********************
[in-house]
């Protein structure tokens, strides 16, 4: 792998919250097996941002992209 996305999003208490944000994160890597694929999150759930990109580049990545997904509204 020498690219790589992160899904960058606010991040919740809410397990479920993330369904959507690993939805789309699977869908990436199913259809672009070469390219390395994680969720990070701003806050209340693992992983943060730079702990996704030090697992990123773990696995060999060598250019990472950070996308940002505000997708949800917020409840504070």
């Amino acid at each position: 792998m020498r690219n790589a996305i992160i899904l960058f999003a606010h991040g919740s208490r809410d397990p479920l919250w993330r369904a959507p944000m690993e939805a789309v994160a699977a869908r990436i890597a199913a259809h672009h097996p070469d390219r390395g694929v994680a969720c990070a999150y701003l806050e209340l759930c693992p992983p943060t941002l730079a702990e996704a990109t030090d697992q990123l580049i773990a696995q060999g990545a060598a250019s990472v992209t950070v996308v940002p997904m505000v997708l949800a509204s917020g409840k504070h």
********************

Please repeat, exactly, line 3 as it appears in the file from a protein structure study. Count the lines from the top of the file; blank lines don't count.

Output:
């Amino acid at each position: 792998m020498r690219n790589a996305i992160i899904l960058f999003a606010h991040g919740s208490r809410d397990p479920l919250w993330r369904a959507p944000m690993e939805a789309v994160a699977a869908r990436i890597a199913a259809h672009h097996p070469d390219r390395g694929v994680a969720c990070a999150y701003l806050e209340l759930c693992p992983p943060t941002l730079a702990e996704a990109t030090d697992q990123l580049i773990a696995q060999g990545a060598a250019s990472v992209t950070v996308v940002p997904m505000v997708l949800a509204s917020g409840k504070h």